• Using oil or petroleum-based lip balm or lipstick to help dry, cracked lips feel better.
  • Using a saliva substitute prescribed by a doctor to make the mouth feel wet.
  • Using medicine to help your mouth make more saliva.

Other Information About Sjögren’s

  • People with dry mouth can easily get mouth infections. Tell your doctor if you have white patches or red, burning areas in your mouth.10
  • Some studies indicate that those with Sjögren’s are at an increased risk of Non-Hodgkin's lymphoma, especially those with a low C4 count.3
  • Sjogren's was first 'discovered' in 1933 by the Swedish opthalmologist, Henrik Samuel Conrad Sjögren.4
  • April is Sjögren’s Awareness Month. Check out the World According to Lupus on Facebook for more information and awareness campaigns.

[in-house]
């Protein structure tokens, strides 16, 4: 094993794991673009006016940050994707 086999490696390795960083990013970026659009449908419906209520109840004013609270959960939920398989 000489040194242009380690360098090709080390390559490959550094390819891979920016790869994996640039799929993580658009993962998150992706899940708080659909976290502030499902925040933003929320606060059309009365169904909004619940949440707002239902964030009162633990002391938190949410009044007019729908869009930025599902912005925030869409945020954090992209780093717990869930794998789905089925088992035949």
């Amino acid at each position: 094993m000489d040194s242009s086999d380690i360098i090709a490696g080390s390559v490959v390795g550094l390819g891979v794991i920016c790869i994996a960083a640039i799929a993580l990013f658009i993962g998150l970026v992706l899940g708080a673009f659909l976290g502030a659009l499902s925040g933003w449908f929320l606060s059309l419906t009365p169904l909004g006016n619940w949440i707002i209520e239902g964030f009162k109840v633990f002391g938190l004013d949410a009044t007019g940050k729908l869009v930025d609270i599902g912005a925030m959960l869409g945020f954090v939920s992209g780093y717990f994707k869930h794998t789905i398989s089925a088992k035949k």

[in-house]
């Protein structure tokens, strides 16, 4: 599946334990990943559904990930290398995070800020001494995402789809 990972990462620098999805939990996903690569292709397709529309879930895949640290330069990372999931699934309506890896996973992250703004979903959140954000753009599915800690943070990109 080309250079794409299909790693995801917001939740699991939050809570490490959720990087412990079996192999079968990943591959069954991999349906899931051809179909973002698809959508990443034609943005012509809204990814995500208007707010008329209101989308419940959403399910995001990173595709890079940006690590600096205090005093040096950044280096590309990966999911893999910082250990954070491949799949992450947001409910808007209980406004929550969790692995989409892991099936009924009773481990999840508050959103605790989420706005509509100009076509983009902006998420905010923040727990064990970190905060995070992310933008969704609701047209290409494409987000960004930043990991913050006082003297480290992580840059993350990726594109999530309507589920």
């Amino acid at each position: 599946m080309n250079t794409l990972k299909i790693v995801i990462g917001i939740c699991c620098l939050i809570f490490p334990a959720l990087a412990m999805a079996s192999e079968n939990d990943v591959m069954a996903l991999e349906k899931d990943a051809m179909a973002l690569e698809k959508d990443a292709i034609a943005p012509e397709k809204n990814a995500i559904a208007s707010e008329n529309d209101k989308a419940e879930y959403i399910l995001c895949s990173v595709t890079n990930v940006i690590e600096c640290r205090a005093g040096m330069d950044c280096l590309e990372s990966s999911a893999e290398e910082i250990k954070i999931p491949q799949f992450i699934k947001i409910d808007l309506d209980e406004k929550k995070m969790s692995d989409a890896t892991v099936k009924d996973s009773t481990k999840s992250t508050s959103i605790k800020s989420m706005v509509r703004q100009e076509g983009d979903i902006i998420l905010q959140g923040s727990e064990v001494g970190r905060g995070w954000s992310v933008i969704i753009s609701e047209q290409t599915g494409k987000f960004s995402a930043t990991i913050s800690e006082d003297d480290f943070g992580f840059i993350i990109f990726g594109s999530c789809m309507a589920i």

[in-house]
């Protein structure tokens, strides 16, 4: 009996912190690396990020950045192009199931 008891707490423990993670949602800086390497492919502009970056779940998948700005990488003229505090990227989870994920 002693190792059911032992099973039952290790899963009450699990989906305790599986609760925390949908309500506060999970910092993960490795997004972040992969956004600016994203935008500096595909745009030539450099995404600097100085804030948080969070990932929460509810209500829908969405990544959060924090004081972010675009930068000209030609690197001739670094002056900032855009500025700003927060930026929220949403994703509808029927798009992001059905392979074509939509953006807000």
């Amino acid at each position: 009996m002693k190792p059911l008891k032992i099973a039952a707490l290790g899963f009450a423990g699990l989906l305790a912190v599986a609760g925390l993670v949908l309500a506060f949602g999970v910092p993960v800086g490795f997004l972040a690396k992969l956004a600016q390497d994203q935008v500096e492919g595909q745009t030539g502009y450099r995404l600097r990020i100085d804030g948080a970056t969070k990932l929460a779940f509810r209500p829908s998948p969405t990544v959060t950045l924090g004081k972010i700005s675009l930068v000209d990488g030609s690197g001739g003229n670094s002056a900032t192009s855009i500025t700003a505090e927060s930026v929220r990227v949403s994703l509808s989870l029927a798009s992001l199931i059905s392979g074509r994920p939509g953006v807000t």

I hope that you have found this information piece helpful. If you have any questions, please leave a comment and I will get back to you as soon as I can. Thank you for reading!


8-9. See 6.

Friday, 15 February 2013

25 Things Not to Say to Someone With a Chronic Illness

These are some of the worst things to say to a chronic illness sufferer (you may have heard some of these before...)

1. 'But you don't look sick.' If you have an 'invisible illness,' chances are you will have heard this before. People expect sick people to be in a wheelchair or hooked up to machines in the hospital, despite the fact that 96% of chronic illnesses and disabilities are invisible. Besides, health is not always visible either.

2. You need to think positive. So the reason I have a life-threatening debilitating illness is because I do not think happy thoughts? Wouldn't it be awesome if we could think our way out of our illness! Think before judging.